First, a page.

For anyone who grew up in the Americas, more specifically in Mexico, might well recognize the name of Flor de Nochebuena, a plant also well known as Kerstster in The Netherlands. This plant has a long and interesting history. Who would have thought that the charming plant, very popular during the winter holiday season, was once used as a fever remedy!

The plant is native to Mexico and Central America, flourishing for centuries in Taxco de Alarcon, a picturesque town in Southern Mexico. During the Aztecs heyday, the plant was known as Cuetlaxochitl and was used for dying textiles, cosmetics, and the milky white liquid, was made into a preparation to treat fevers.

It was not until the son of a French physician (whose love was botany), when the plant began an amazing journey. Poinsett lived in Mexico when his father was appointed as the U.S. Ambassador to Mexico in 1825. The brilliant red blooms he saw in the plant captivated him.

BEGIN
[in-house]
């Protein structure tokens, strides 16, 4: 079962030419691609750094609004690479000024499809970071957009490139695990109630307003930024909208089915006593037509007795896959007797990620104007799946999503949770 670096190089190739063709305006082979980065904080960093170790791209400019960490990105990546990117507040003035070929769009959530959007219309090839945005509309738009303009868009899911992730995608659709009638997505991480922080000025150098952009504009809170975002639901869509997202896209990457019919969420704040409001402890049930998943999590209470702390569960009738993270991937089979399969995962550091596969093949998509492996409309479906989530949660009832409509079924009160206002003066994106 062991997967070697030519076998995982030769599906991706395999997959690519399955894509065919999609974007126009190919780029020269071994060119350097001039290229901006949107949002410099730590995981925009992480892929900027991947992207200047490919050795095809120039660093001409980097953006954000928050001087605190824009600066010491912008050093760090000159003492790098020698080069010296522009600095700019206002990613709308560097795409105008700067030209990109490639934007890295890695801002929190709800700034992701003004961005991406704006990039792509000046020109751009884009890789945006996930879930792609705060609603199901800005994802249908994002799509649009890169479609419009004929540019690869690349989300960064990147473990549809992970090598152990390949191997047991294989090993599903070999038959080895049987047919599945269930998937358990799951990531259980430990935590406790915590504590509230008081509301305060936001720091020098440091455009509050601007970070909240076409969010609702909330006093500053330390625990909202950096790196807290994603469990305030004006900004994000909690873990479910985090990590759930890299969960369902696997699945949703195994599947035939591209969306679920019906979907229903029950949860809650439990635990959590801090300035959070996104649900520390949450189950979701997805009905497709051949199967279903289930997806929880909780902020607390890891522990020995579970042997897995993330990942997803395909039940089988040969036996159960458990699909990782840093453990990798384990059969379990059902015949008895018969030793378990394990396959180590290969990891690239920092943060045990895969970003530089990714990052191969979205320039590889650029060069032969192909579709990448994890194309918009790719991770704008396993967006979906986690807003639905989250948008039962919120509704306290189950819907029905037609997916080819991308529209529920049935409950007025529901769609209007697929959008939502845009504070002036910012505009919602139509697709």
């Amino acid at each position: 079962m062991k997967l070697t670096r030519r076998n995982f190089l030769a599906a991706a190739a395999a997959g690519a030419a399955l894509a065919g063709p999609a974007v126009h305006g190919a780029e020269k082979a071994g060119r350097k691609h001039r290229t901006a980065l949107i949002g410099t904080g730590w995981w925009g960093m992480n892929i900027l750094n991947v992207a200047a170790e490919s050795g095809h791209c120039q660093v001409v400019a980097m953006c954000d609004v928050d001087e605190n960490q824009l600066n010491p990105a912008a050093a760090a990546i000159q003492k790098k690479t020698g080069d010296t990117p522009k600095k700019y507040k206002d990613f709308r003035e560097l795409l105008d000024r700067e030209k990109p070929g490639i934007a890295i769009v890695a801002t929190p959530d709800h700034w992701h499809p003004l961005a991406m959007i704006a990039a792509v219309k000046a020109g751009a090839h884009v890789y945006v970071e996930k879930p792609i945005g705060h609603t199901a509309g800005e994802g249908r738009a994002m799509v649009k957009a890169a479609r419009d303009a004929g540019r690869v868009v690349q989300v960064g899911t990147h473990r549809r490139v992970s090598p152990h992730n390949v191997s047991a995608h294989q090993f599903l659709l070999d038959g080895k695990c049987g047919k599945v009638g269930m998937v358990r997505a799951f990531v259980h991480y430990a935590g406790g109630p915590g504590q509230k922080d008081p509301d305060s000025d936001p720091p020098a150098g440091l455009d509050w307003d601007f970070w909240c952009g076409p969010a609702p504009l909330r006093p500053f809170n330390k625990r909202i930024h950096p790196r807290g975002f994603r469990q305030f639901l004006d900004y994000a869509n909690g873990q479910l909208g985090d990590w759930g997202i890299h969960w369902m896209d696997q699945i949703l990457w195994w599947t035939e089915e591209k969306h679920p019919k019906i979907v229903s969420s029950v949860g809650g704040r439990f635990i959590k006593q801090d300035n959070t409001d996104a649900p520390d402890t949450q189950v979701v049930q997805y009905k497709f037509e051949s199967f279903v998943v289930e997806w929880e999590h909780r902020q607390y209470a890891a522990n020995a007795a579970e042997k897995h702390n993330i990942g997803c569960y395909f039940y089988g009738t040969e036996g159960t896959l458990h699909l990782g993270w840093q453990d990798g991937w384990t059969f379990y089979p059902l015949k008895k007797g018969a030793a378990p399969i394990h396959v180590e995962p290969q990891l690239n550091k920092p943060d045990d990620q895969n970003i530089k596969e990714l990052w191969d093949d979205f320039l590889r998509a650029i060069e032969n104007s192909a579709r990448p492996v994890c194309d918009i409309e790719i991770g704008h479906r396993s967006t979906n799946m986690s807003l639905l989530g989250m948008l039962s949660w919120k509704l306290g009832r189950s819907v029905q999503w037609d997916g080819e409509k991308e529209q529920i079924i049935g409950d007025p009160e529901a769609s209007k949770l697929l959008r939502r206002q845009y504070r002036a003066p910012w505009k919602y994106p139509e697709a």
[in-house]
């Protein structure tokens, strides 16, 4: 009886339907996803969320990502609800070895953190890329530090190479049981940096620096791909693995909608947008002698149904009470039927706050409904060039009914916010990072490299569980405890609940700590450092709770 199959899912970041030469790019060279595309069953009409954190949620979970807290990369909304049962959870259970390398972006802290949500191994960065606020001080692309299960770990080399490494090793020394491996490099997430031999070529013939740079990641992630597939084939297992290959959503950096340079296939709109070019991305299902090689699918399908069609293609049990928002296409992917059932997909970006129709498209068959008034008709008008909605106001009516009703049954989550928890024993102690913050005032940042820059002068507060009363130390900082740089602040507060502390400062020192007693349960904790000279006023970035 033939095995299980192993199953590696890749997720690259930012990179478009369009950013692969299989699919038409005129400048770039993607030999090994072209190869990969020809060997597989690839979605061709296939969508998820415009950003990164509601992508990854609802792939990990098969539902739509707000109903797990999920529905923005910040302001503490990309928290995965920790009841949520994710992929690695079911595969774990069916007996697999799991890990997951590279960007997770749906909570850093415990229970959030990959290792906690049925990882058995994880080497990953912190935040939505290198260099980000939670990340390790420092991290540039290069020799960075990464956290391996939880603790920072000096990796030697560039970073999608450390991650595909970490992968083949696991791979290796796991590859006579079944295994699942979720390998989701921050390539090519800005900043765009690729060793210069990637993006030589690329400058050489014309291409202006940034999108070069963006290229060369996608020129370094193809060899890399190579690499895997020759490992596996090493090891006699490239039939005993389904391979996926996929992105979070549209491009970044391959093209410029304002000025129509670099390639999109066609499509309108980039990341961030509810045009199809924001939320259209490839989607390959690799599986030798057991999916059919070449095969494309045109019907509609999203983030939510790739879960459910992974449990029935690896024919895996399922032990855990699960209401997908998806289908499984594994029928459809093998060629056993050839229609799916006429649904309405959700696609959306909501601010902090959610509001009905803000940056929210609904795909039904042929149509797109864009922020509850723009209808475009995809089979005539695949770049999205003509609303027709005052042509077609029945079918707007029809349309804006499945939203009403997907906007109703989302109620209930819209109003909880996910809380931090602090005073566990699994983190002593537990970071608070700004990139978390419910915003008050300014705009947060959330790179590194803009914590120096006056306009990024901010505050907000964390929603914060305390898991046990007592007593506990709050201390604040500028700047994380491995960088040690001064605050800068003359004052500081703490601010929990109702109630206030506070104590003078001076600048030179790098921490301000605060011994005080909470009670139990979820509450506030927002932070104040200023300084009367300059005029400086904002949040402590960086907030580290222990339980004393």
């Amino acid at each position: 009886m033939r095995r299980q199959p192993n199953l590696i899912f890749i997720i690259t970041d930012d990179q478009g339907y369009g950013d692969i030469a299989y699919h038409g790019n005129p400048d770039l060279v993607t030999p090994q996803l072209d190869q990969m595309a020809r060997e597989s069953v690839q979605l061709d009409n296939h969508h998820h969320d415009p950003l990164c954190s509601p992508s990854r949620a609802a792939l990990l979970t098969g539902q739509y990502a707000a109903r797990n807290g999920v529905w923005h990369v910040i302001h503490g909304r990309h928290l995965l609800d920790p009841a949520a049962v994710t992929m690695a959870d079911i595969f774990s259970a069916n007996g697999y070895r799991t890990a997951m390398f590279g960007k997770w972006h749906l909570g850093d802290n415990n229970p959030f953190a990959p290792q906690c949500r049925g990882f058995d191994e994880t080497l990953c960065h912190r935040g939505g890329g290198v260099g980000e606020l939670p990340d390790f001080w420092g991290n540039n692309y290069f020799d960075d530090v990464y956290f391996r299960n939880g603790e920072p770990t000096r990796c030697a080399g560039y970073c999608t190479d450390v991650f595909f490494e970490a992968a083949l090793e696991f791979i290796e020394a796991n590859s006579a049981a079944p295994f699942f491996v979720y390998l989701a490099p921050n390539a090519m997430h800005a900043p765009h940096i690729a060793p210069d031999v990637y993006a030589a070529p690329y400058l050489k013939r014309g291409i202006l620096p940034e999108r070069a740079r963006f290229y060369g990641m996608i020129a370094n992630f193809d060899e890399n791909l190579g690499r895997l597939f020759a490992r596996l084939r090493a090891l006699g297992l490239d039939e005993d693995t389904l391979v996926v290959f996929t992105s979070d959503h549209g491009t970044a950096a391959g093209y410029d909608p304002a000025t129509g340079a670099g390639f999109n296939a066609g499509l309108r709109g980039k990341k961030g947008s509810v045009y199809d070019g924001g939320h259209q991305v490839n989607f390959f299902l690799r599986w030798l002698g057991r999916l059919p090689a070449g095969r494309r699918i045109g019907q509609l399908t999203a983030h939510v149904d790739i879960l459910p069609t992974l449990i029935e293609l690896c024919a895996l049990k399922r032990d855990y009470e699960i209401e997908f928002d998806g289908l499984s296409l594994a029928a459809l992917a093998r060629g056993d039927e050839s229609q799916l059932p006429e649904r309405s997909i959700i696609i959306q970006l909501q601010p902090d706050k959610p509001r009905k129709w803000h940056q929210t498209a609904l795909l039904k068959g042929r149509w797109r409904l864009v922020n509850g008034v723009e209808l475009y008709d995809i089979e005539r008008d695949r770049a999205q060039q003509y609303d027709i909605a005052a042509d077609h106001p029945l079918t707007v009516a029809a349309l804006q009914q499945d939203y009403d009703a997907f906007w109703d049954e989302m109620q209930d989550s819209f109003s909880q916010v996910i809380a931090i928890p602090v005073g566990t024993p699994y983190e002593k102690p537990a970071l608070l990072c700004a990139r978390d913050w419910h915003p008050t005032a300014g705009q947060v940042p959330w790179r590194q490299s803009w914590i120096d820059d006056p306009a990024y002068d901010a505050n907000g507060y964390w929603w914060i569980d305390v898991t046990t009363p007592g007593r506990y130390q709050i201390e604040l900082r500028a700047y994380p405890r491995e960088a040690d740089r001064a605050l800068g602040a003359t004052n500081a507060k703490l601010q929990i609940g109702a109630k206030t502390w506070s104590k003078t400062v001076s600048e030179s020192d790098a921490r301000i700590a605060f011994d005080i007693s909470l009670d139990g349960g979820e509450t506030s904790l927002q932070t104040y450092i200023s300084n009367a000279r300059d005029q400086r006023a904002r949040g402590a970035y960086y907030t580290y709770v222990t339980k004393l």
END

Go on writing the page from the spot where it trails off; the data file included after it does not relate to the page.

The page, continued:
Since then, the plant has been cultivated in different regions in North America, Europe and the world. Euphorbia pulcherrima (literally meaning “the most beautiful Euphorbia”) is its botanical name. Though later on for obvious reasons, became widely known as Poinsettia in North America.

Whatever you call it, Nochebuena, Kerstster, Cuetlaxochitl, Euphorbia pulcherrima or Poinsettia, it doesn’t matter. What matters is that the plant is certainly a beautiful one and if you happen to receive or give one as a gift, here are some useful tips to keep its beautiful foliage from drying up. “Having two green thumbs, you decide to give it a shot” as per Teresa Kendrick. Here’s how:

Cut back the plant to half its size and keep it cooler, about 12°C. After sometime, new shoots will come out. Then repot and grow warmer. Bring it outside when possible in the summer. Feed once every two weeks with a fertilizer that has micronutrients. To get the plant to bloom a second time, it will need absolute darkness for 14 hours a day, for two months. If you do not give them darkness, the plants will bloom later than Christmas, sometime in the spring.

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